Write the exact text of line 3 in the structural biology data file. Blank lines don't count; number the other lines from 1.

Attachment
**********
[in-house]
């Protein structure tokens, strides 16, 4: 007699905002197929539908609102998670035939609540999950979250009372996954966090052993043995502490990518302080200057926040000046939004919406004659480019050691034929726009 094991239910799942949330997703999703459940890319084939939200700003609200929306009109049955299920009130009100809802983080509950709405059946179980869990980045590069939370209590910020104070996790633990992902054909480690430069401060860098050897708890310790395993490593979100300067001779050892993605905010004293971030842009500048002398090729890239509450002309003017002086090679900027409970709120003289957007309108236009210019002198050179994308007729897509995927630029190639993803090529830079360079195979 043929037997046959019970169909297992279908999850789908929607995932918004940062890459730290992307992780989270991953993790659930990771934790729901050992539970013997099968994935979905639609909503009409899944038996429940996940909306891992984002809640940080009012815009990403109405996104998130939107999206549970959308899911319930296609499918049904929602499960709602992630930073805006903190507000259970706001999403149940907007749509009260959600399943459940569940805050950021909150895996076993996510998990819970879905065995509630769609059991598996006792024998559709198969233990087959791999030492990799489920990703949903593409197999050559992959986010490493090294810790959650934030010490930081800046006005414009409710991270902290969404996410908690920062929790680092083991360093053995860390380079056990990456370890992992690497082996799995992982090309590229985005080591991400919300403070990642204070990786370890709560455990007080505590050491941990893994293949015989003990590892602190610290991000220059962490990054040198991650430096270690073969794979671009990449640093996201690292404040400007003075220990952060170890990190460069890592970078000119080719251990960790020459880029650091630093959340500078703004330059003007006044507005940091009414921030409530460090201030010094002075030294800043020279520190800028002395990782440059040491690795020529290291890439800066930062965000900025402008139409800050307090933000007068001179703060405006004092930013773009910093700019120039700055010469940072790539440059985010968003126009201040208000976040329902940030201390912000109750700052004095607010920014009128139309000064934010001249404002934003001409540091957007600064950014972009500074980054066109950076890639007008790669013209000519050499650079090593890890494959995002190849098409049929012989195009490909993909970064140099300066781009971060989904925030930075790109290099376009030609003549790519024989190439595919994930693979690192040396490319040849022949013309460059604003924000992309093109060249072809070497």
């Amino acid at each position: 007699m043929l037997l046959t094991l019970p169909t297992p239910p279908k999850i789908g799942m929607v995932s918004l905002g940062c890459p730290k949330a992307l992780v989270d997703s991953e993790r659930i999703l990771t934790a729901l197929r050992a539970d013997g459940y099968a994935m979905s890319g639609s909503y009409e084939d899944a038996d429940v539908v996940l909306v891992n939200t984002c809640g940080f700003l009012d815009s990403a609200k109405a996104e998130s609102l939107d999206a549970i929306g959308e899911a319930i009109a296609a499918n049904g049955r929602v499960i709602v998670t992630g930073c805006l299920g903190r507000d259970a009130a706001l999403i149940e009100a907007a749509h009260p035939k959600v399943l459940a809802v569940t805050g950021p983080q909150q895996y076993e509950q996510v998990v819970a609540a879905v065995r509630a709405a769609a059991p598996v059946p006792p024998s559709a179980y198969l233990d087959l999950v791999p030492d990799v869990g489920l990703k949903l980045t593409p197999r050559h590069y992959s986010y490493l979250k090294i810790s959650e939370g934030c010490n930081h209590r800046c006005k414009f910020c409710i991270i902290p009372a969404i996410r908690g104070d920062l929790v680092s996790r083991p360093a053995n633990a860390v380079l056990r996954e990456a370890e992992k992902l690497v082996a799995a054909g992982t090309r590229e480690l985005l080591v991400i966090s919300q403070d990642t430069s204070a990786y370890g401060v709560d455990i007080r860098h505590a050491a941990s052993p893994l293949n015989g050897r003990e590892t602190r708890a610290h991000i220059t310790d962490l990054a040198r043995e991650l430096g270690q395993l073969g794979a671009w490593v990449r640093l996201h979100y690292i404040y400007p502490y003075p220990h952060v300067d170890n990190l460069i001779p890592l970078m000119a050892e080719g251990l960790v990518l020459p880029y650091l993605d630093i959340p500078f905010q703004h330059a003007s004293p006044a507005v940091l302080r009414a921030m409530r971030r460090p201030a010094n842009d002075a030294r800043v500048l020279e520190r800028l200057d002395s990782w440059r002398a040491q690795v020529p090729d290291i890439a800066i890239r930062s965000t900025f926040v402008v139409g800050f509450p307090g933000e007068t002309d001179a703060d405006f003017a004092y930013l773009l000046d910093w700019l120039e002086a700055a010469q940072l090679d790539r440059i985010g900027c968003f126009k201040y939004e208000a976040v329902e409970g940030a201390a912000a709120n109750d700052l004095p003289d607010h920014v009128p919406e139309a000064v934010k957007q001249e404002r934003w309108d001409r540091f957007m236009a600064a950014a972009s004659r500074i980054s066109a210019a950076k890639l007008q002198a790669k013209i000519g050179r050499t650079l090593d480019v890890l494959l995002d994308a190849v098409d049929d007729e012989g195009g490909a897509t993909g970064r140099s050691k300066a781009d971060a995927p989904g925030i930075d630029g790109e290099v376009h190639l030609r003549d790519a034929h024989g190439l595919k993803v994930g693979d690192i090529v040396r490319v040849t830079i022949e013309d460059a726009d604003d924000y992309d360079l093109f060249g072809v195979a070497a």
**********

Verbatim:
């Amino acid at each position: 007699m043929l037997l046959t094991l019970p169909t297992p239910p279908k999850i789908g799942m929607v995932s918004l905002g940062c890459p730290k949330a992307l992780v989270d997703s991953e993790r659930i999703l990771t934790a729901l197929r050992a539970d013997g459940y099968a994935m979905s890319g639609s909503y009409e084939d899944a038996d429940v539908v996940l909306v891992n939200t984002c809640g940080f700003l009012d815009s990403a609200k109405a996104e998130s609102l939107d999206a549970i929306g959308e899911a319930i009109a296609a499918n049904g049955r929602v499960i709602v998670t992630g930073c805006l299920g903190r507000d259970a009130a706001l999403i149940e009100a907007a749509h009260p035939k959600v399943l459940a809802v569940t805050g950021p983080q909150q895996y076993e509950q996510v998990v819970a609540a879905v065995r509630a709405a769609a059991p598996v059946p006792p024998s559709a179980y198969l233990d087959l999950v791999p030492d990799v869990g489920l990703k949903l980045t593409p197999r050559h590069y992959s986010y490493l979250k090294i810790s959650e939370g934030c010490n930081h209590r800046c006005k414009f910020c409710i991270i902290p009372a969404i996410r908690g104070d920062l929790v680092s996790r083991p360093a053995n633990a860390v380079l056990r996954e990456a370890e992992k992902l690497v082996a799995a054909g992982t090309r590229e480690l985005l080591v991400i966090s919300q403070d990642t430069s204070a990786y370890g401060v709560d455990i007080r860098h505590a050491a941990s052993p893994l293949n015989g050897r003990e590892t602190r708890a610290h991000i220059t310790d962490l990054a040198r043995e991650l430096g270690q395993l073969g794979a671009w490593v990449r640093l996201h979100y690292i404040y400007p502490y003075p220990h952060v300067d170890n990190l460069i001779p890592l970078m000119a050892e080719g251990l960790v990518l020459p880029y650091l993605d630093i959340p500078f905010q703004h330059a003007s004293p006044a507005v940091l302080r009414a921030m409530r971030r460090p201030a010094n842009d002075a030294r800043v500048l020279e520190r800028l200057d002395s990782w440059r002398a040491q690795v020529p090729d290291i890439a800066i890239r930062s965000t900025f926040v402008v139409g800050f509450p307090g933000e007068t002309d001179a703060d405006f003017a004092y930013l773009l000046d910093w700019l120039e002086a700055a010469q940072l090679d790539r440059i985010g900027c968003f126009k201040y939004e208000a976040v329902e409970g940030a201390a912000a709120n109750d700052l004095p003289d607010h920014v009128p919406e139309a000064v934010k957007q001249e404002r934003w309108d001409r540091f957007m236009a600064a950014a972009s004659r500074i980054s066109a210019a950076k890639l007008q002198a790669k013209i000519g050179r050499t650079l090593d480019v890890l494959l995002d994308a190849v098409d049929d007729e012989g195009g490909a897509t993909g970064r140099s050691k300066a781009d971060a995927p989904g925030i930075d630029g790109e290099v376009h190639l030609r003549d790519a034929h024989g190439l595919k993803v994930g693979d690192i090529v040396r490319v040849t830079i022949e013309d460059a726009d604003d924000y992309d360079l093109f060249g072809v195979a070497a």